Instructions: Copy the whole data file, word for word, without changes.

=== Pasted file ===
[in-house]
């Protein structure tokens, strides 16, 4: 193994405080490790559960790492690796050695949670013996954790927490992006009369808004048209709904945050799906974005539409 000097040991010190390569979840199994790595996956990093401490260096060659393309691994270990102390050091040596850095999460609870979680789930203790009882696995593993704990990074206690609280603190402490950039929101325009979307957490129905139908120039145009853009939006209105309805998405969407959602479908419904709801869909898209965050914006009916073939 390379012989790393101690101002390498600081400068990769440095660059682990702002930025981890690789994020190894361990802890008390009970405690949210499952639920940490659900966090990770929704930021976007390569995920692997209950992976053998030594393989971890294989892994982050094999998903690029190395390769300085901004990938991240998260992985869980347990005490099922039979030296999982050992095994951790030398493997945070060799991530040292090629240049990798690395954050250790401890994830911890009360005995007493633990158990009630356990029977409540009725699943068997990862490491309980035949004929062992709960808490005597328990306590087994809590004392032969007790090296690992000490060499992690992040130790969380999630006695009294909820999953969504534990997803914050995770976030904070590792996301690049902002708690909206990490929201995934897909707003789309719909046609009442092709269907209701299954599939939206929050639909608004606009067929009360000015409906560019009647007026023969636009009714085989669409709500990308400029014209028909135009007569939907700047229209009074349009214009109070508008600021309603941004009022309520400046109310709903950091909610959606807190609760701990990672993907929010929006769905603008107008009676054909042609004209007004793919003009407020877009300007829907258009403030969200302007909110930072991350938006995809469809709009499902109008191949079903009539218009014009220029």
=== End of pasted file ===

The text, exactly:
[in-house]
């Protein structure tokens, strides 16, 4: 193994405080490790559960790492690796050695949670013996954790927490992006009369808004048209709904945050799906974005539409 000097040991010190390569979840199994790595996956990093401490260096060659393309691994270990102390050091040596850095999460609870979680789930203790009882696995593993704990990074206690609280603190402490950039929101325009979307957490129905139908120039145009853009939006209105309805998405969407959602479908419904709801869909898209965050914006009916073939 390379012989790393101690101002390498600081400068990769440095660059682990702002930025981890690789994020190894361990802890008390009970405690949210499952639920940490659900966090990770929704930021976007390569995920692997209950992976053998030594393989971890294989892994982050094999998903690029190395390769300085901004990938991240998260992985869980347990005490099922039979030296999982050992095994951790030398493997945070060799991530040292090629240049990798690395954050250790401890994830911890009360005995007493633990158990009630356990029977409540009725699943068997990862490491309980035949004929062992709960808490005597328990306590087994809590004392032969007790090296690992000490060499992690992040130790969380999630006695009294909820999953969504534990997803914050995770976030904070590792996301690049902002708690909206990490929201995934897909707003789309719909046609009442092709269907209701299954599939939206929050639909608004606009067929009360000015409906560019009647007026023969636009009714085989669409709500990308400029014209028909135009007569939907700047229209009074349009214009109070508008600021309603941004009022309520400046109310709903950091909610959606807190609760701990990672993907929010929006769905603008107008009676054909042609004209007004793919003009407020877009300007829907258009403030969200302007909110930072991350938006995809469809709009499902109008191949079903009539218009014009220029």